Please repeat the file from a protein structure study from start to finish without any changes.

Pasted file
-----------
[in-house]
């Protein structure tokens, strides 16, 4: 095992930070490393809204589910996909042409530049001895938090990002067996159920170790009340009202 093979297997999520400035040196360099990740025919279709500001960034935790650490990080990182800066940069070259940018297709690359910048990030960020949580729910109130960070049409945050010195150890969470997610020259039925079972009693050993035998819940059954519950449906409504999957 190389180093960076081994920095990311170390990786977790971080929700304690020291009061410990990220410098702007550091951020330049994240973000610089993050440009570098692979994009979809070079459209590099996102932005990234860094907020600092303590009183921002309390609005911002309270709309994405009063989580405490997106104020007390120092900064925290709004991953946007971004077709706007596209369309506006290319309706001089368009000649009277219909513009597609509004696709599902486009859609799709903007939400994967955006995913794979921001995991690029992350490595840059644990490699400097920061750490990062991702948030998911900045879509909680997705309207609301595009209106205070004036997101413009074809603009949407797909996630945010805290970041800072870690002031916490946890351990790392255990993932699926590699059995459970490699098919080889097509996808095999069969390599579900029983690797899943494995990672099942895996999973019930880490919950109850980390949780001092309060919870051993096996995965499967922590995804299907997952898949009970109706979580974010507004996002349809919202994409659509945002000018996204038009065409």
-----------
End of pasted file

[in-house]
């Protein structure tokens, strides 16, 4: 095992930070490393809204589910996909042409530049001895938090990002067996159920170790009340009202 093979297997999520400035040196360099990740025919279709500001960034935790650490990080990182800066940069070259940018297709690359910048990030960020949580729910109130960070049409945050010195150890969470997610020259039925079972009693050993035998819940059954519950449906409504999957 190389180093960076081994920095990311170390990786977790971080929700304690020291009061410990990220410098702007550091951020330049994240973000610089993050440009570098692979994009979809070079459209590099996102932005990234860094907020600092303590009183921002309390609005911002309270709309994405009063989580405490997106104020007390120092900064925290709004991953946007971004077709706007596209369309506006290319309706001089368009000649009277219909513009597609509004696709599902486009859609799709903007939400994967955006995913794979921001995991690029992350490595840059644990490699400097920061750490990062991702948030998911900045879509909680997705309207609301595009209106205070004036997101413009074809603009949407797909996630945010805290970041800072870690002031916490946890351990790392255990993932699926590699059995459970490699098919080889097509996808095999069969390599579900029983690797899943494995990672099942895996999973019930880490919950109850980390949780001092309060919870051993096996995965499967922590995804299907997952898949009970109706979580974010507004996002349809919202994409659509945002000018996204038009065409």